\draw[current plane,thin,black] (\angVis:1) arc (\angVis:\angVis+180:1);
\draw[current plane,thin,dashed] (\angVis-180:1) arc (\angVis-180:\angVis:1);
}

%Defining function to draw limited longitude circles
\newcommand\DrawLongitudeCirclered[2][1]{
\LongitudePlane{\angEl}{#2}
\tikzset{current plane/.estyle={cm={\cost,\sint*\sinEl,0,\cosEl,(0,0)},scale=#1}}
% angle of "visibility"
\pgfmathsetmacro\angVis{atan(sin(#2)*cos(\angEl)/sin(\angEl))} %
\draw[current plane,red,thick] (90:1) arc (90:180:1);
}

%Defining function to draw complete latitude circles
\newcommand\DrawLatitudeCircle[2][1]{
\LatitudePlane{\angEl}{#2}
\tikzset{current plane/.prefix style={scale=#1}}
\pgfmathsetmacro\sinVis{sin(#2)/cos(#2)*sin(\angEl)/cos(\angEl)}
% angle of "visibility"
\pgfmathsetmacro\angVis{asin(min(1,max(\sinVis,-1)))}
\draw[current plane,thin,black] (\angVis:1) arc (\angVis:-\angVis-180:1);
\draw[current plane,thin,dashed] (180-\angVis:1) arc (180-\angVis:\angVis:1);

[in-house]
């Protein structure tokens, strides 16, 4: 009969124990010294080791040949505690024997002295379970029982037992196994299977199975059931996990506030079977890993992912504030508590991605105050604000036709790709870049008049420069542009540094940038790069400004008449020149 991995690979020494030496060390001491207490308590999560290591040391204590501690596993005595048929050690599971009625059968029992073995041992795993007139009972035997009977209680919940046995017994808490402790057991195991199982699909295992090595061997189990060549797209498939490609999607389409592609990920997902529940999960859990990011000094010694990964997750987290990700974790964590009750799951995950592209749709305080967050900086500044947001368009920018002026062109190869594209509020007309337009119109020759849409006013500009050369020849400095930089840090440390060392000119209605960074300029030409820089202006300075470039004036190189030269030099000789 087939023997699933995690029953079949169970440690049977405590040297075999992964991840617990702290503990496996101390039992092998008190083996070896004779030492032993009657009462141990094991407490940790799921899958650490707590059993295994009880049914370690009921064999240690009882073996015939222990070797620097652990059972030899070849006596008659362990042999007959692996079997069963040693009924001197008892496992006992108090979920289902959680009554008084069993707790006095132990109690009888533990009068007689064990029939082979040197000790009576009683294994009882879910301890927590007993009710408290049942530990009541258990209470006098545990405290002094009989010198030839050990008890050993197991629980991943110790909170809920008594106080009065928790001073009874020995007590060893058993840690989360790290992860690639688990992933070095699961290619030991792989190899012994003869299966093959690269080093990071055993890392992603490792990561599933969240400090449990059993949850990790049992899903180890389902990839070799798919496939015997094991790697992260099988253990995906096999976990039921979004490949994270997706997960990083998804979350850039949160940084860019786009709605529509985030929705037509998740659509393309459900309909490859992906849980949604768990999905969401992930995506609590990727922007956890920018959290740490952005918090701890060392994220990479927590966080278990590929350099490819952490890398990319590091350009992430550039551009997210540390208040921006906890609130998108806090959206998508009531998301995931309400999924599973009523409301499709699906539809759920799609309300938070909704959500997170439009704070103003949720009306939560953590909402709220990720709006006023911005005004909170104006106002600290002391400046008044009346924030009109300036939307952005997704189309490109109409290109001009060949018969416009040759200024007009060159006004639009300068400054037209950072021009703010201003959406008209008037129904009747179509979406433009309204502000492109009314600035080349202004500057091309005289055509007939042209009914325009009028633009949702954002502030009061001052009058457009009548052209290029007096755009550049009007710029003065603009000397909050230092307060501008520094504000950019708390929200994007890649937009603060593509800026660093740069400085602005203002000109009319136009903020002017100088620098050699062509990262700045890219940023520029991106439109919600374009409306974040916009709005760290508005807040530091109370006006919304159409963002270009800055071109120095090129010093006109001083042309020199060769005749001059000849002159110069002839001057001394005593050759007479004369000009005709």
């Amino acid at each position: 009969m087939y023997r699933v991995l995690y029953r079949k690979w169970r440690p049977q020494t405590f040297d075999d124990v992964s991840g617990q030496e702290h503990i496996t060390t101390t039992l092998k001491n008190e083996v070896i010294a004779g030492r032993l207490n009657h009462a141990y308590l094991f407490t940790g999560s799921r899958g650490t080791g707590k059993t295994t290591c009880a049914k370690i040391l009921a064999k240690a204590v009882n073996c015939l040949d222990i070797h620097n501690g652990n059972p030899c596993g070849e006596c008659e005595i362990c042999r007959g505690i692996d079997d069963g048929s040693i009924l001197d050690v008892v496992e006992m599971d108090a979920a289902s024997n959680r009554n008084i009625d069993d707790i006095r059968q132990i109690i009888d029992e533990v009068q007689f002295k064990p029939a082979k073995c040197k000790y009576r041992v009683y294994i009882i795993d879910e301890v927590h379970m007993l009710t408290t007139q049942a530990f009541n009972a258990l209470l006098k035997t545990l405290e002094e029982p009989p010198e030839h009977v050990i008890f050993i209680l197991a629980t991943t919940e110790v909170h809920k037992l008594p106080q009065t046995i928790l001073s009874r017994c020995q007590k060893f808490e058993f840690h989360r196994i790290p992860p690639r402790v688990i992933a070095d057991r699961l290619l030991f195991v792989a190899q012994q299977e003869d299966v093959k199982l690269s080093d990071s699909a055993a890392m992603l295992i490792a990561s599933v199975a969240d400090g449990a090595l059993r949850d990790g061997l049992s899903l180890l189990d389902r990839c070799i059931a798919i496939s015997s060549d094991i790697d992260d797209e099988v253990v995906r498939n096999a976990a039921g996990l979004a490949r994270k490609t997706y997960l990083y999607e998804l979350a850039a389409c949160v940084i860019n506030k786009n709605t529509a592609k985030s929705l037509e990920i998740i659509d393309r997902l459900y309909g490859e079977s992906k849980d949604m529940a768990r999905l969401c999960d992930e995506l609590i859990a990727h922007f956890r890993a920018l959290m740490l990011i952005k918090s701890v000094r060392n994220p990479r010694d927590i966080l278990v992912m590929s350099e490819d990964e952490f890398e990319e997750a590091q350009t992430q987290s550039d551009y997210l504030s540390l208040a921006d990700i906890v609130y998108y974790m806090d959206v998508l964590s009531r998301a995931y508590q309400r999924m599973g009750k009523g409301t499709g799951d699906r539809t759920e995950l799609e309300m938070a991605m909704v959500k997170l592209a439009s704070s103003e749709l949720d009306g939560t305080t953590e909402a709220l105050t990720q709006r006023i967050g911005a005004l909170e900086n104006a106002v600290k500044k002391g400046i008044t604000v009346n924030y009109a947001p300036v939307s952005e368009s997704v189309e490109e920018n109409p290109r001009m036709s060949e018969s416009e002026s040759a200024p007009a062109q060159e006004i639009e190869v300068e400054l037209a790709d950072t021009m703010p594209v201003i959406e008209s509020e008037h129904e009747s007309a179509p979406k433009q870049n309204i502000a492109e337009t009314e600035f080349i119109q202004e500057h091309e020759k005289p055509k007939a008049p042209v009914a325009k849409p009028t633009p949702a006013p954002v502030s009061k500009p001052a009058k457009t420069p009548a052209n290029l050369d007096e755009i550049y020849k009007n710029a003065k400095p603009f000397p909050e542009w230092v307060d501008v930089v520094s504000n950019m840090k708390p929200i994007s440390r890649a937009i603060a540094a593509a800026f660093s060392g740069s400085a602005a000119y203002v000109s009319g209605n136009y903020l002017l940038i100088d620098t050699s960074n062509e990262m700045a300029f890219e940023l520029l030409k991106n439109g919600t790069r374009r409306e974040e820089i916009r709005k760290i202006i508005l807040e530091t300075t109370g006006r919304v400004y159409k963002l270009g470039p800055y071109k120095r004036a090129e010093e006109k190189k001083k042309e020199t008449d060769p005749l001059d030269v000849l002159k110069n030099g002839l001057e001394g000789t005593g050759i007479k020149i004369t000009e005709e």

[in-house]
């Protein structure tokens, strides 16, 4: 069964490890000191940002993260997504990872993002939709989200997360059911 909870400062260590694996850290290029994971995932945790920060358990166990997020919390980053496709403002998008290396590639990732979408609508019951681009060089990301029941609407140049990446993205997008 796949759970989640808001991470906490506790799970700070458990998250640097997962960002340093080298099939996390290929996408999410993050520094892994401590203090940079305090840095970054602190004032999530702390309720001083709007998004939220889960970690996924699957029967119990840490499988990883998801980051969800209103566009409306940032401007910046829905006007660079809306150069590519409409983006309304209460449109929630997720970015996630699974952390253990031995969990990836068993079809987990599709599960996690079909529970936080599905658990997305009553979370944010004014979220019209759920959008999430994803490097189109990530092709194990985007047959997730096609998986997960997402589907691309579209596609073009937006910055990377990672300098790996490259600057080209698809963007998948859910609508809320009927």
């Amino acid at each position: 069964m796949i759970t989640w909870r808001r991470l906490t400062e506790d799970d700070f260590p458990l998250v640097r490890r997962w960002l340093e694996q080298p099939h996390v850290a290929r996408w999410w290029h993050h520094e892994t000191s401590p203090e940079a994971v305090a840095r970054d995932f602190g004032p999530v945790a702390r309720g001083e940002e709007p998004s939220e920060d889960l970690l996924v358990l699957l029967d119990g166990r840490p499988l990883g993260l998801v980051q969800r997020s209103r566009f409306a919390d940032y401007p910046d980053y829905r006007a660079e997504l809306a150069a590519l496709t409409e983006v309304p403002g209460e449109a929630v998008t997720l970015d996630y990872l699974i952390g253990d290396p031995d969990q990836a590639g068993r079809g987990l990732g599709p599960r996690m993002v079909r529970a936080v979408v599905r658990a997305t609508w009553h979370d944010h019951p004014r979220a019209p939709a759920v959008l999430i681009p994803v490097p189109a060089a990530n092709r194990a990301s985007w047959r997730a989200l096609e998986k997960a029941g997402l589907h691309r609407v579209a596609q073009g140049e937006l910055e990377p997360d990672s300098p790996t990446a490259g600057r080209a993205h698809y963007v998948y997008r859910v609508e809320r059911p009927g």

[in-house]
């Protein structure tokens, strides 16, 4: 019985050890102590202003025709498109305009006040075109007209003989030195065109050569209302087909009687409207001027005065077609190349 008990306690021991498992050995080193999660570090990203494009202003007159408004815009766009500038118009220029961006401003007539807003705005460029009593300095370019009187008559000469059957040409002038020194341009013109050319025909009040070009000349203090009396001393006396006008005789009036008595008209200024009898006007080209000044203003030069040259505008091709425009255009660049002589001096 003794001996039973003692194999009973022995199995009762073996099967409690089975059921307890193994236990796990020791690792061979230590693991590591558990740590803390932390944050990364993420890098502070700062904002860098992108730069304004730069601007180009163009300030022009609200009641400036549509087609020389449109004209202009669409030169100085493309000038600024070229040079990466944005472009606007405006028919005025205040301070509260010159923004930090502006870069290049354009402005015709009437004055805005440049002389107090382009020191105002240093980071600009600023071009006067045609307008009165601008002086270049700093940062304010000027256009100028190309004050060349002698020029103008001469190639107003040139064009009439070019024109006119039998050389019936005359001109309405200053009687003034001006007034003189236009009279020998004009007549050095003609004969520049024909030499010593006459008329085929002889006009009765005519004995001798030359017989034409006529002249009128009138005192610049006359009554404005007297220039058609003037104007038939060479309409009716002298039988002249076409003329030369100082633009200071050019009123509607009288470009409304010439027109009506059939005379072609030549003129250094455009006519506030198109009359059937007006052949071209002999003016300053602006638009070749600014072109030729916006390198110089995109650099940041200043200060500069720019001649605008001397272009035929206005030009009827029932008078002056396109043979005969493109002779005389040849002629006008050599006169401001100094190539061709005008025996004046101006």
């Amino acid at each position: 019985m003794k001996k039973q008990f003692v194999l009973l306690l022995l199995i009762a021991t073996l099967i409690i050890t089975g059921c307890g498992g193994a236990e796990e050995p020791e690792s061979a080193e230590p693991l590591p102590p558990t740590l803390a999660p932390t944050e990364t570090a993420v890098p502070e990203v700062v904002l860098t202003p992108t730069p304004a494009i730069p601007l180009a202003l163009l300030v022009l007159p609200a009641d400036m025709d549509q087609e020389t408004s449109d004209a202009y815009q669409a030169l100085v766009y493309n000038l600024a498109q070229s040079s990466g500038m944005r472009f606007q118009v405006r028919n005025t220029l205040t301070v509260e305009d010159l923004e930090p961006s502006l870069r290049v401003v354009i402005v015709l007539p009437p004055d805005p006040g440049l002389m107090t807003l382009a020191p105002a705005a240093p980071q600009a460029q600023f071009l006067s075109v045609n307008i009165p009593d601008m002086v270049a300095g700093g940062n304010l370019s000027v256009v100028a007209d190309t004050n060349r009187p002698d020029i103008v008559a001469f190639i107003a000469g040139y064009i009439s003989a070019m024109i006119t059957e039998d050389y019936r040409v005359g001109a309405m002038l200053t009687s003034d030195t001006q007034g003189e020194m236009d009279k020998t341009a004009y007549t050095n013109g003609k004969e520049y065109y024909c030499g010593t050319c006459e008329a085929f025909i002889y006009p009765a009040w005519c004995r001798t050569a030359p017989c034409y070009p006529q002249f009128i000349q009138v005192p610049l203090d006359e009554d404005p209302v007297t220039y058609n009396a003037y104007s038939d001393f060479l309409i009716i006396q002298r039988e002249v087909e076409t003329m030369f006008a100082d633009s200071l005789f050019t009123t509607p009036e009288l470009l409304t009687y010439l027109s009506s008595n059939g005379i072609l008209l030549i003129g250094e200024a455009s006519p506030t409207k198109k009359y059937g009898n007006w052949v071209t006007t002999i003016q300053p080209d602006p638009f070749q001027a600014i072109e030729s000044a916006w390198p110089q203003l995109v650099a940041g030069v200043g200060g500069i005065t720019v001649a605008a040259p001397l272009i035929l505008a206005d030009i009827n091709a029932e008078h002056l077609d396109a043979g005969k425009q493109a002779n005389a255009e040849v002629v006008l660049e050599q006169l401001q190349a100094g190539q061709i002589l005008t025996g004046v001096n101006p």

}

%Defining function to draw limited latitude circles
\newcommand\DrawLatitudeCirclered[2][1]{
\LatitudePlane{\angEl}{#2}
\tikzset{current plane/.prefix style={scale=#1}}
\pgfmathsetmacro\sinVis{sin(#2)/cos(#2)*sin(\angEl)/cos(\angEl)}
% angle of "visibility"
\pgfmathsetmacro\angVis{asin(min(1,max(\sinVis,-1)))}
\draw[current plane,red,thick] (\angPhiTwo:1) node[below right] {$$} arc (\angPhiTwo:\angPhiOne:1) node[below left] {$$}; %Point Q suivi du point P

\foreach \r in {-130,-110,...,-50}{
\draw[current plane,blue,ultra thick,->] (\r:1) -- ([turn]90:.5);
\draw[current plane,red,->] (\r:1) -- ([turn]0:.5);
}
}

\tikzset{%
>=latex,
inner sep=0pt,%
outer sep=2pt,%
mark coordinate/.style={inner sep=0pt,outer sep=0pt,minimum size=3pt,
fill=black,circle}%
}

\usetikzlibrary{arrows}
\pagestyle{empty}
\usepackage{pgfplots}
\pgfplotsset{compat=1.14}

\begin{document}
\begin{tikzpicture}[scale=1,every node/.style={minimum size=1cm}]
%% some definitions

\def\angEl{25} % elevation angle